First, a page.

The time has come for a change in continuing education. Pertinent and relevant training that engages and leaves attendees with tools to manage the latest requirements in risk and controls management. Trainers should not be reciting from text books and training firms, large or small, should have a foundation of experienced trainers and consultants that are not merely for hire, but actually part of the company you are hiring. It is time for Verracy!
At some point in every professional’s career they will have the opportunity to critique some element of work. As with any new experience there can be a learning curve to effectively delivering critique. Most often the manner in which that critique is phrased, worded or delivered may impact how it is received.
As a supervisor tasked with providing personnel evaluations to employees, you quickly learn that the manner in which you relay improvement opportunities can impact the overall outcome of the message. Assuming you are focused on assisting the professional in improving their skills, the message may be more successful when delivered in a constructive, coaching atmosphere rather than reprimanding or confrontational. Similarly, if you’ve had the opportunity to provide 360 feed-backs to a superior, you learn the “art” of relaying any concerns in the most politically correct manner possible. Both of these scenarios are incidents where individual evaluators learn to be cautious with their delivery.
Now consider the feedback process utilized for professional presenters or speakers delivering a presentation. Professional societies want to ensure programs made available to their constituency are providing the level of information expected. Typically some feedback form is distributed allowing participants to rate the speaker on several characteristics. In theory, this is good practice. In reality, it can present with several difficulties. In our desire to allow for open feedback, we provide for the confidentiality of the person completing the survey. However this authority absent accountability can create an atmosphere where feedback may not always be constructive and can actually border on offensive.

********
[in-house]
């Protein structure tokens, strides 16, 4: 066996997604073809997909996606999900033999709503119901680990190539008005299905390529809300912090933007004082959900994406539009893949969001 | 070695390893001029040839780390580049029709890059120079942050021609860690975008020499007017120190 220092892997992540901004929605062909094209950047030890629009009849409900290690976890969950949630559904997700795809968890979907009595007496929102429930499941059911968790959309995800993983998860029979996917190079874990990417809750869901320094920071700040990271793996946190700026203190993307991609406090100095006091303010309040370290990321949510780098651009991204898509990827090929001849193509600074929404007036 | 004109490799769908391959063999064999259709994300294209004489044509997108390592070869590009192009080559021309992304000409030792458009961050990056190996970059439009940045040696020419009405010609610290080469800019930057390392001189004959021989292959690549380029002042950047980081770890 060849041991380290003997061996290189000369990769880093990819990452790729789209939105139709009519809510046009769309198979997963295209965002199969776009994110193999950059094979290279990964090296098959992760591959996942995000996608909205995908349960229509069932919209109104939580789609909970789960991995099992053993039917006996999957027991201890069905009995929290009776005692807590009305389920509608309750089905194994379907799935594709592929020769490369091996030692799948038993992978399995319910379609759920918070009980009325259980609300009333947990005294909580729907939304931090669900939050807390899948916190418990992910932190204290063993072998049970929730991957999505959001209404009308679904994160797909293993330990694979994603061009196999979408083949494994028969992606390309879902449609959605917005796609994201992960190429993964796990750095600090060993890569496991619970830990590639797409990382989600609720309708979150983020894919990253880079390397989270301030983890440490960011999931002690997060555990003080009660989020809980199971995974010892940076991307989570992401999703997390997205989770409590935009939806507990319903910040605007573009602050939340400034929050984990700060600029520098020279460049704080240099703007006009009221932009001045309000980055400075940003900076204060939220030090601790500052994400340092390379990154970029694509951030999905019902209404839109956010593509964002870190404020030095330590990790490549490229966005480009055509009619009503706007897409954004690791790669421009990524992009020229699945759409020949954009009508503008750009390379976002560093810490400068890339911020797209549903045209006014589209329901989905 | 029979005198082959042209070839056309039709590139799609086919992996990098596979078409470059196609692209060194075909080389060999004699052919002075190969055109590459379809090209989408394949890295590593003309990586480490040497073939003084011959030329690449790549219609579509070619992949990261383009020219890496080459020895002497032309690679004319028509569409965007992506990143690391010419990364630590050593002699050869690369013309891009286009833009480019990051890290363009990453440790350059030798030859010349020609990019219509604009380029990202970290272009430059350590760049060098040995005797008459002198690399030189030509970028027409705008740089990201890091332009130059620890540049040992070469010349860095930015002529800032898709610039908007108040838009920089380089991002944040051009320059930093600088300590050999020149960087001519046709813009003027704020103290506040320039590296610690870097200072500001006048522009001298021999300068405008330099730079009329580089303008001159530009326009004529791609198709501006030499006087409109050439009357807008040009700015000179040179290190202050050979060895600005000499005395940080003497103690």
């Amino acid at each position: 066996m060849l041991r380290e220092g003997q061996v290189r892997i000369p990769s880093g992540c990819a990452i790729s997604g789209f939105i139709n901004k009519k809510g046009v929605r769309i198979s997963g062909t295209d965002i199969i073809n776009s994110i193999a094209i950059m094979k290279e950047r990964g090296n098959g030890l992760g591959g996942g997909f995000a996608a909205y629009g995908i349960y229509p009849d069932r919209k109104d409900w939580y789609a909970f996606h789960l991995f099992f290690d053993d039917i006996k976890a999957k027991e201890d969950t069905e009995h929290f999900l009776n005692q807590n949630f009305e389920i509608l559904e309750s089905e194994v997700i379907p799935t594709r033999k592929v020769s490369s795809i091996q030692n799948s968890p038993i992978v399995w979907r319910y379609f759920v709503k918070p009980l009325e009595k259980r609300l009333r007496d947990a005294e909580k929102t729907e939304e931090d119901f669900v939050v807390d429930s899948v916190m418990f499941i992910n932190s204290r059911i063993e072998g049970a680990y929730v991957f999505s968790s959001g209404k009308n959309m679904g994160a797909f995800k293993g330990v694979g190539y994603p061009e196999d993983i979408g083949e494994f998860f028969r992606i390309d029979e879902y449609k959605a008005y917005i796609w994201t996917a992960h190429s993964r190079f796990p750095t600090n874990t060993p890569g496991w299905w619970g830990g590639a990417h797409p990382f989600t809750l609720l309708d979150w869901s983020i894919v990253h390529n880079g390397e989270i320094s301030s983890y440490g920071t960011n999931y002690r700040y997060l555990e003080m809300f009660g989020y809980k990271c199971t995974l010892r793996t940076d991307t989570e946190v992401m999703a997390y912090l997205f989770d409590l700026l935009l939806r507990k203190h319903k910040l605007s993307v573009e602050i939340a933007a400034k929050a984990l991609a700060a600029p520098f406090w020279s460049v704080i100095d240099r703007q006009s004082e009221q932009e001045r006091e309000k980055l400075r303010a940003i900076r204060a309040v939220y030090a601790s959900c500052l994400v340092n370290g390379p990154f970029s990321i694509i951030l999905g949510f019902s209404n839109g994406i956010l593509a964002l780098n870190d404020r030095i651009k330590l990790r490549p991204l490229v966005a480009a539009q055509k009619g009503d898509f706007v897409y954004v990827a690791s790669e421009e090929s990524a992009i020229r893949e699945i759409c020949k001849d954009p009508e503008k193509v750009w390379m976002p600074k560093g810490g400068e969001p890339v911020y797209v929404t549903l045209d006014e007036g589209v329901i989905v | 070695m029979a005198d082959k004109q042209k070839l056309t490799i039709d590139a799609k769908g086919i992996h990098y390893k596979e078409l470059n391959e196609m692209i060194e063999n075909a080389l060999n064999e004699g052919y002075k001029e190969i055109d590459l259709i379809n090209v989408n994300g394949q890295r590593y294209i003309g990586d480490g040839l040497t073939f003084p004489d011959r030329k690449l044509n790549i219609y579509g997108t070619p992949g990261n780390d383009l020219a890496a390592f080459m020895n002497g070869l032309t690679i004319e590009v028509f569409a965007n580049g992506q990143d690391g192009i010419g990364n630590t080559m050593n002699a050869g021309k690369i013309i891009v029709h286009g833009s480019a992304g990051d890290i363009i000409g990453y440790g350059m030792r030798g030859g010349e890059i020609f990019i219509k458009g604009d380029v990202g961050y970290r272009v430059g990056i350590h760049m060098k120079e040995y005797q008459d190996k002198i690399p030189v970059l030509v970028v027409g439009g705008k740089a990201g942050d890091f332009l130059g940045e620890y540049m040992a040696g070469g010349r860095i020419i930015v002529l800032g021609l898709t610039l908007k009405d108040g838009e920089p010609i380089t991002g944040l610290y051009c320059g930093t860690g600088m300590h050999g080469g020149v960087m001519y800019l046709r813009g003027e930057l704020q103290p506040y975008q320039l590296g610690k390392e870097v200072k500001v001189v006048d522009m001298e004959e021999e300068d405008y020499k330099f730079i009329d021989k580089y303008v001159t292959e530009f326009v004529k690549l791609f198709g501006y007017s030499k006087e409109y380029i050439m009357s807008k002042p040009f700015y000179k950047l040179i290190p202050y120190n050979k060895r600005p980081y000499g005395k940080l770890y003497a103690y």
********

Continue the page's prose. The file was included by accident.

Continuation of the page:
As a presenter and speaker, I know when you have a large audience there will always be individuals in the room who have a different perception. You learn to try to take the comments in stride and adjust as appropriate for future presentations. It is everyone’s right to have their own observations on the topic. However, as a professional, there are some concepts you might want to consider prior to writing out your critique.
Use your words
I hear new parents telling their children to “use their words” when trying to relay something rather than making hand gestures. As professionals, consider that advice with a small twist. “Use your words constructively and with proper etiquette”. The critique will be better accepted if the presenter or individual does not feel they are being singled out or attacked. Ask yourself, am I willing to relay the same information to the individual personally. If not, why?
If you have concerns about the presentation, especially the accuracy of the topical matter, point out the exact areas of your concern. Broad statements like “the presenter made things up” really doesn’t provide enough feedback to help correct the issue. Keep in mind the purpose for your critique is to provide feedback regarding elements that could be improved. Feedback absent constructive suggestions does not provide the necessary information to allow your organizations to ensure they improve their programs.